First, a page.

Pier Two is in Active Grant status, supported by the Ethereum Foundation Ecosystem Support Program (ESP) for implementing Discv5 in C#.
Nodes without full chain history and state data are likely to have poor peer connections and may be disconnected frequently when they cannot provide the requested data to their peers. Not all nodes are created equal. “Light client”, in the context of Ethereum, typically refers to the DevP2P LES network. LES (Light Ethereum Subprotocol) is a protocol for Ethereum blockchain that allows low-power devices, such as smartphones or IoT devices, to access the blockchain network securely and efficiently, without having to download and store the entire blockchain, and without compromising on the security of the network. The DevP2P LES network is designed using a client/server architecture. Servers are service providers and store all of the data. Clients request the data and are purely consumers of this data. With growing demand on Ethereum, including L2s and L3s, if there are not enough servers, the clients cannot get the data required. We need something more scalable, and more reliable.
“Like light client technology...I want every Ethereum wallet 2-years from now to be actually verifying the chain and not just be dependent on a central infrastructure provider telling it what the hashes are.” - Vitalik Buterin, Shapella Hard Fork launch event, April 12, 2023
The Discovery v5 protocol (Discv5) is a mechanism used by the Beacon chain to discover peers in the network. In building and specifying the Kademlia DHT, built on top of Discv5, the “Portal Network”, and contributing researchers, are working to address the problem outlined above. By designing decentralised peer-to-peer networks which together provide the data and functionality necessary to expose the standard JSON-RPC API, each additional stateless client that joins the network adds additional capacity to the network. This would expose the APIs necessary for standard "wallet" applications, run on resource constrained devices and doesn't require syncing. Referred to as Functional Light Clients (FLCs). Importantly, these networks are not critical to the operation of the core Ethereum protocol. They simply provide a view into the protocol.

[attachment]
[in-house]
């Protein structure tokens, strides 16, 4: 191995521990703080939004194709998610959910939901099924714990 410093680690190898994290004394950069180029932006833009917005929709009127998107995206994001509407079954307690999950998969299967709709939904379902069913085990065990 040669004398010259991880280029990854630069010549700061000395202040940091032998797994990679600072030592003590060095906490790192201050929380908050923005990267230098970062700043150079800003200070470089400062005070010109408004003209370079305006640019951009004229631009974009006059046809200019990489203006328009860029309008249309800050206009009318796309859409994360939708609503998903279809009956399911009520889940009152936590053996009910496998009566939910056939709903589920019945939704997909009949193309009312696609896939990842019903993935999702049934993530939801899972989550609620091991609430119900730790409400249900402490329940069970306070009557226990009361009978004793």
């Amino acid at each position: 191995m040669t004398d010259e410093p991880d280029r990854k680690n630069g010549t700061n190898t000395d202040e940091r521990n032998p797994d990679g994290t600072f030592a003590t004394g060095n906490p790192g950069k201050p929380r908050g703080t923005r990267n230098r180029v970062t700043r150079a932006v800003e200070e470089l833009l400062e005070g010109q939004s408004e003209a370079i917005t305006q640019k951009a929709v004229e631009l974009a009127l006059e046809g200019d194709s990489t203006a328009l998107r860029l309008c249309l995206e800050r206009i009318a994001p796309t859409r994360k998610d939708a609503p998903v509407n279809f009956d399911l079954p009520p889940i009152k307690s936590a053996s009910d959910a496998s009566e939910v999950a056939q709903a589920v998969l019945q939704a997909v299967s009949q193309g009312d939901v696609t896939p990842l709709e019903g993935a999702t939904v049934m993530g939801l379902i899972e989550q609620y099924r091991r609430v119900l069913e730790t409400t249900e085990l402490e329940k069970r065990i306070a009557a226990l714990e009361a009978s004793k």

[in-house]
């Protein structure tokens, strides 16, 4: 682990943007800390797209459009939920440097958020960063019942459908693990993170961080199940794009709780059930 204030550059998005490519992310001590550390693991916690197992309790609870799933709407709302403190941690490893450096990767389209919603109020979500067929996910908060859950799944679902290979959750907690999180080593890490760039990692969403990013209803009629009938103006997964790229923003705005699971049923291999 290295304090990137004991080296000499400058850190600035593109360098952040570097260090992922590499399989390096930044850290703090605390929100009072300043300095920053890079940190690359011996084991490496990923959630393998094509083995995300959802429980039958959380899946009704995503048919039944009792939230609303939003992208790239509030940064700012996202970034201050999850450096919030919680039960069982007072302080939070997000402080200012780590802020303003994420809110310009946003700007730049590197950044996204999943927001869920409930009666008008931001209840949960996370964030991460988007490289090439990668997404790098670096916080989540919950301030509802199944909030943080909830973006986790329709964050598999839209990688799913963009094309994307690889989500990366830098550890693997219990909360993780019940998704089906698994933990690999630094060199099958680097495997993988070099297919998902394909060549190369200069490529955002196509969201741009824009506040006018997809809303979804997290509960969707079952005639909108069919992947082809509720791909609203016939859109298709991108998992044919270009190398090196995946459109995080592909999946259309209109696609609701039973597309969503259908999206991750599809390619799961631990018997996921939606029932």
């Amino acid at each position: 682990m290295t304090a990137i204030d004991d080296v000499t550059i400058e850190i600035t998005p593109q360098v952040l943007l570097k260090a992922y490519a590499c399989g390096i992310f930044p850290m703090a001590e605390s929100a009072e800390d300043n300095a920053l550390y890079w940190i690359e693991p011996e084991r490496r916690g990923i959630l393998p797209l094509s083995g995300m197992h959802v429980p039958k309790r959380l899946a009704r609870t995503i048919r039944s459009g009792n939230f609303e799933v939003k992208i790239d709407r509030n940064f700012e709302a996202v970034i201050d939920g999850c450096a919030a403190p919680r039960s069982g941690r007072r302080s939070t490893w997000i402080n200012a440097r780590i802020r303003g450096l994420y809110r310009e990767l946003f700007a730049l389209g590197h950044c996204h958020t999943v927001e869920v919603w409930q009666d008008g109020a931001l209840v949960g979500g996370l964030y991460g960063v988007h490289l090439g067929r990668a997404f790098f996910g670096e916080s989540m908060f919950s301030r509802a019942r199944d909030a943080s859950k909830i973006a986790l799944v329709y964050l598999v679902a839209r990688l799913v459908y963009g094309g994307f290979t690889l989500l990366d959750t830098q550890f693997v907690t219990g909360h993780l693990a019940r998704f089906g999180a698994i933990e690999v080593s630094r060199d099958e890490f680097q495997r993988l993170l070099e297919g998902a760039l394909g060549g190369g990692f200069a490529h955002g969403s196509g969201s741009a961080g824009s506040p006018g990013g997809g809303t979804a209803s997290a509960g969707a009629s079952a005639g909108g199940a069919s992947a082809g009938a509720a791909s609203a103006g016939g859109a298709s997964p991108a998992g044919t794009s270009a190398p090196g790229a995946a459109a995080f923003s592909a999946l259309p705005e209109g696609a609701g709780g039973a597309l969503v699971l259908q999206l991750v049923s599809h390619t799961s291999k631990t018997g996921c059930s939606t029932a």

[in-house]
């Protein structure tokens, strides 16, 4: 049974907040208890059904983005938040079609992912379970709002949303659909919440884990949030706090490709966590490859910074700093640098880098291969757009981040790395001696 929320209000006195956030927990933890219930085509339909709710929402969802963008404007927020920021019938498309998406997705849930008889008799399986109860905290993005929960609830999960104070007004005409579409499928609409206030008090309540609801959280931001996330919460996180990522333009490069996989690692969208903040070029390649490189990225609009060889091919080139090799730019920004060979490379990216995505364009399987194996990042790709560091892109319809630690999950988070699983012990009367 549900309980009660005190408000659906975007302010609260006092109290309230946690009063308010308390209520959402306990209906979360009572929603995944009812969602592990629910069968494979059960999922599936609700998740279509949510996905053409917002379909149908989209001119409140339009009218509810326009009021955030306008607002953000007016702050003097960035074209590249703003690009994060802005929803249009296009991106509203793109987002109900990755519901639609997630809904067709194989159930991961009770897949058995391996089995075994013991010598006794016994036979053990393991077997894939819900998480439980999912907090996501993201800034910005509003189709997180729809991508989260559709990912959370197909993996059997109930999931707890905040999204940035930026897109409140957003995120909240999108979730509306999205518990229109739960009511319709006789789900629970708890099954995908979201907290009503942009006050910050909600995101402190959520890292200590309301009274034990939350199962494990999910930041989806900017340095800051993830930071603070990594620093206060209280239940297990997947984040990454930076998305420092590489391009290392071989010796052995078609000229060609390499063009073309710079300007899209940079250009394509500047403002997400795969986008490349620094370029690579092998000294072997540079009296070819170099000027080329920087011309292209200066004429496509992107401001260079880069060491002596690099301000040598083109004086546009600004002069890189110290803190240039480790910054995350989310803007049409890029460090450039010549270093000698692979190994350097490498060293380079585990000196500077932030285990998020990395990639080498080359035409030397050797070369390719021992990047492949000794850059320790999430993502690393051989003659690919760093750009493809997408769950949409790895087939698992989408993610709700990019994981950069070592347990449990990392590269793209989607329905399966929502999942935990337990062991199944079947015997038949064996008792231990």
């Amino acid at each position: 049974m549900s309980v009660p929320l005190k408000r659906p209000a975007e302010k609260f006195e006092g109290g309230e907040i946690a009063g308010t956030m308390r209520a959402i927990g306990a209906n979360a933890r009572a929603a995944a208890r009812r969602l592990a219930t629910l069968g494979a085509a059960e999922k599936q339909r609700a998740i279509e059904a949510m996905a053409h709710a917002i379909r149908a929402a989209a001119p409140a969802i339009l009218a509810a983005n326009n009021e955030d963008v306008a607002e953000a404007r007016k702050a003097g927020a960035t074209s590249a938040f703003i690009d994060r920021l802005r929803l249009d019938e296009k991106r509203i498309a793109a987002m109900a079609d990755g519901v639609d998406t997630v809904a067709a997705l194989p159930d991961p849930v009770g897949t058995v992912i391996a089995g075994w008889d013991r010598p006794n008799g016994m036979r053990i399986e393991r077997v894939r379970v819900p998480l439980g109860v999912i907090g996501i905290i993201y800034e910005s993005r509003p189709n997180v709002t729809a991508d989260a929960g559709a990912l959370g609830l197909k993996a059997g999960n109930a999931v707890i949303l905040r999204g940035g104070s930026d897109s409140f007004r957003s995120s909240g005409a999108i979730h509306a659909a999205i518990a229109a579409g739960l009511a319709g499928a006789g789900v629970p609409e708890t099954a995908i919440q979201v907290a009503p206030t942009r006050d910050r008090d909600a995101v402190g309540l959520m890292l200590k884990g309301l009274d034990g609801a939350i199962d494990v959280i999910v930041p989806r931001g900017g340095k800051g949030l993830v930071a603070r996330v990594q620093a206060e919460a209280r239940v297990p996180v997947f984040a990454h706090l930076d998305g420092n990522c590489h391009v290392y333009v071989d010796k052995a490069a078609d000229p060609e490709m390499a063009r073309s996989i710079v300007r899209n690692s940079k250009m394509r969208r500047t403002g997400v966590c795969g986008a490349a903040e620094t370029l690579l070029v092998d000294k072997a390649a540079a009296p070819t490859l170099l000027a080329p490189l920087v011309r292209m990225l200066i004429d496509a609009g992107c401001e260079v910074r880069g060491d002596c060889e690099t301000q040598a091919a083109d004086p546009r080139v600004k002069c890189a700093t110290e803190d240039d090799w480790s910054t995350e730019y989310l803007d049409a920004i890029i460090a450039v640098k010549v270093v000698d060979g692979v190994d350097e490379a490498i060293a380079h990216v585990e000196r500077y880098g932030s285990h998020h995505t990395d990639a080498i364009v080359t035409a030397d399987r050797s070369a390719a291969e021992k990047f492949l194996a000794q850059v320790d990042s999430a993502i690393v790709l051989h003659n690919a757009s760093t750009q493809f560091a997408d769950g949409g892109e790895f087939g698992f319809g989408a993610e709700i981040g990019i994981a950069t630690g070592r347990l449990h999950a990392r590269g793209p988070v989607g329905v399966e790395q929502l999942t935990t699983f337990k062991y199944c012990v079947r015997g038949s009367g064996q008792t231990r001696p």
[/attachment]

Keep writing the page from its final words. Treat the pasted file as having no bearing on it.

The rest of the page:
The primary challenge for FLCs is to develop a system that enables each node to store a portion of the data and for the network to provide a way for nodes to locate the nodes that contain the data they require. Whether that is using bloom filters to reduce the amount of data needed to be transmitted between nodes or enabling wider adoption of blockchain technology in developing countries where high-powered devices are not readily available, or to make Ethereum more accessible to users with limited storage or processing power.
For the purposes of the current Ethereum Foundation Ecosystem Support Program (ESP), this is where Pier Two is contributing to implement on Discv5, and has received a grant. Now in an “Active” state.
As part of the Discv5 Grant, the following deliverables for Pier Two are as set:
A comprehensive and documented understanding of the Discv5 components and design rationale.
Review the "discv5-wire.md" and understand the wire protocol
Study the "discv5-theory.md" and familiarize with the algorithms and data structures
Read the "discv5-rationale.md" to understand the design rationale behind Discv5
Document and publish the process/findings as Discv5 educational blog posts
A working implementation of the Discv5 wire protocol.
- Implement the Discv5 wire protocol as defined in discv5-wire.md
- Implement the required algorithms defined in discv5-theory.md
- Test the implementation to ensure it conforms to the specification
- Refactor and optimize the code as necessary: https://github.com/Pier-Two/Lantern.Discv5
A production-ready implementation of the Discv5 library in C#.
Integrate the test vectors defined in discv5-wire-test-vectors.md
Perform comprehensive testing to ensure the library is production-ready
Refactor and optimize the code as necessary
Pier Two has been researching the topic of light clients for some time, and will continue to find ways to contribute to important ongoing research. For those interested, you can find a link to an independent article published back in March 2022, “World of Light Clients”. We look forward to sharing more information on this topic, and others in the future.
Follow us on Twitter.